Then came a monitoring report speaking truth to the lack of diversity in presentations and voices being heard. The emotions of the gathering quickly changed. There were points of personal privilege that attacked the monitors and the monitoring agencies, claiming hidden agendas behind the report advocating for the SEJ to finally elect a women of color. Many endorsed candidates who fell under that category, but sadly the members of the Southeast Jurisdiction heard “woman of color” to mean “black woman.” The comments were… “We already elected a woman…” “We already elected a black person...” and then there were rumors questioning the sexuality of a candidate. Some members in the SEJ were so focused on maintaining their institutional power that they could not hear the whispers of the Holy Spirit moving through Stuart Auditorium.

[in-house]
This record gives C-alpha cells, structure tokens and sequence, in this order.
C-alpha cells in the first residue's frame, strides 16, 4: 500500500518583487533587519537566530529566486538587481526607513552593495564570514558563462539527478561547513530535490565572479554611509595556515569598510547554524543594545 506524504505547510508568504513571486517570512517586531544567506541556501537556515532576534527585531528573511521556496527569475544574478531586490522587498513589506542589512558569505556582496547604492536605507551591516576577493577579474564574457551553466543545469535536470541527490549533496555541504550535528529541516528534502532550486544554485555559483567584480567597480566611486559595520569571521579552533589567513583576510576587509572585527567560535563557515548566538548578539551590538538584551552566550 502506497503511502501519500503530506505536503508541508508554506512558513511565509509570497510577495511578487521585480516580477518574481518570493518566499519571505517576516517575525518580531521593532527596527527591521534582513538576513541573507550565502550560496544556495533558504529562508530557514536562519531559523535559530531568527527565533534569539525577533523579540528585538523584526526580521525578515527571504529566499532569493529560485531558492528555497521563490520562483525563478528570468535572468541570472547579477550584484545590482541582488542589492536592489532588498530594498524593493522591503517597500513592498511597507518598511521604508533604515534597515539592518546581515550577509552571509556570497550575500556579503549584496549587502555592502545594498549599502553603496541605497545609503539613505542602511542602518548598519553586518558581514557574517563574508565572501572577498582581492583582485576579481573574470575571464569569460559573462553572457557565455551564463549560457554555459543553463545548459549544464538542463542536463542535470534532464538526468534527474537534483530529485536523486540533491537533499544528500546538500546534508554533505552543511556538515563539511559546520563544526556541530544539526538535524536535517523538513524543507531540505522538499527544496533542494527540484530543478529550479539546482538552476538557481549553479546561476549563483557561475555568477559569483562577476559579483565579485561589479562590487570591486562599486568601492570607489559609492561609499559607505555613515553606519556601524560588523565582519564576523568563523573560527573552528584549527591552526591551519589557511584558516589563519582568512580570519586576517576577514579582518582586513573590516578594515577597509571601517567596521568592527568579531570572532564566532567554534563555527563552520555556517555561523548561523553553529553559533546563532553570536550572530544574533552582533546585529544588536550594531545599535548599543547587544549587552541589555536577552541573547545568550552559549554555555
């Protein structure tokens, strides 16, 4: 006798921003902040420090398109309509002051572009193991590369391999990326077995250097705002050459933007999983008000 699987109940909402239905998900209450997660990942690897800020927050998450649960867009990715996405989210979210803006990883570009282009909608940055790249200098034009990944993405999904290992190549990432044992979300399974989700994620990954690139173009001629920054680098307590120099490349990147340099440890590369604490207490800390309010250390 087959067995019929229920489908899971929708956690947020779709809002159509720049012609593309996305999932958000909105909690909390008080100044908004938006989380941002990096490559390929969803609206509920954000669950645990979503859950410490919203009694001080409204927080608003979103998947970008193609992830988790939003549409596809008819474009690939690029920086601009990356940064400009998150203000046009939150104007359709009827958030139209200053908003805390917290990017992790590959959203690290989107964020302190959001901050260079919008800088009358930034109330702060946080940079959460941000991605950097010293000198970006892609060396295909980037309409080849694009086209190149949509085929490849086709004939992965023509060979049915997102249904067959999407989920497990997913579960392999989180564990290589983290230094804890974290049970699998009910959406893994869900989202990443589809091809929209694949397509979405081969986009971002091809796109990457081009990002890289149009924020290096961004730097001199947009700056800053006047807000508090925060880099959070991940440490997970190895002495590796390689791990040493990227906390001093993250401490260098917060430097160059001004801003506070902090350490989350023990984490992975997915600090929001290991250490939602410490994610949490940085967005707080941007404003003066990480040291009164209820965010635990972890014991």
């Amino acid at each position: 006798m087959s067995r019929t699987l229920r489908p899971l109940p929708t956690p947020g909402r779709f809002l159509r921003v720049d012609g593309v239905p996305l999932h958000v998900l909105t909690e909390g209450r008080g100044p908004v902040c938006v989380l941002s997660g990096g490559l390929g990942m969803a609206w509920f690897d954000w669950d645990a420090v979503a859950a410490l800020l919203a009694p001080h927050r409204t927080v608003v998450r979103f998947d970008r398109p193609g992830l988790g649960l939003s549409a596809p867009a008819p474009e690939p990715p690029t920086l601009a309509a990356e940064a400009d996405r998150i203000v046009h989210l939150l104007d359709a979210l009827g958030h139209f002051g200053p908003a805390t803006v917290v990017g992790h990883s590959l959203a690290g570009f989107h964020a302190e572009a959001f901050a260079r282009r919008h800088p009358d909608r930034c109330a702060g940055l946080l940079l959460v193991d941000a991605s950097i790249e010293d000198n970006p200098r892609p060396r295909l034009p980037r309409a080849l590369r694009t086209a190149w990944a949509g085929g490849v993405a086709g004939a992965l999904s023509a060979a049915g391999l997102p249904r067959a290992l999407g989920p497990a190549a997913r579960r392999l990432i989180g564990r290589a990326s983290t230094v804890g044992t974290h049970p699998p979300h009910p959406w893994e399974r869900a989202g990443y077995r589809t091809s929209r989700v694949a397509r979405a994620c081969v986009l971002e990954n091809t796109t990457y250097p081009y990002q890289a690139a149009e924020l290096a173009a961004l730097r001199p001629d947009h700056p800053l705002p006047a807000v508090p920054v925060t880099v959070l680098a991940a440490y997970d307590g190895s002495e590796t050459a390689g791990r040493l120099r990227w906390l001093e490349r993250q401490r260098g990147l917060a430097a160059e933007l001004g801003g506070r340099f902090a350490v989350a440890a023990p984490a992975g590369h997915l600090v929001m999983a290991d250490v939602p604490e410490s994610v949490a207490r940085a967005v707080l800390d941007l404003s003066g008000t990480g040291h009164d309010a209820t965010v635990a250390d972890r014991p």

As a queer, young person of color, it was hard to watch a group of people define diversity by numbers and percents without regard to the impact of the people and lives within the communities served in the Southeast Jurisdiction. The conversations were hard to hear, but I left with some hope for the SEJ. We elected and consecrated several progressive folks as bishops. There were also young leaders standing up, proclaiming the call of the Holy Spirit for the leadership to look more like the Kin-dom of God and focus less on numbers and percents. Finally, we began tough conversations about inclusion on many levels in our church that will greatly impact the SEJ as we move forward serving God and making disciples for the transformation of the world.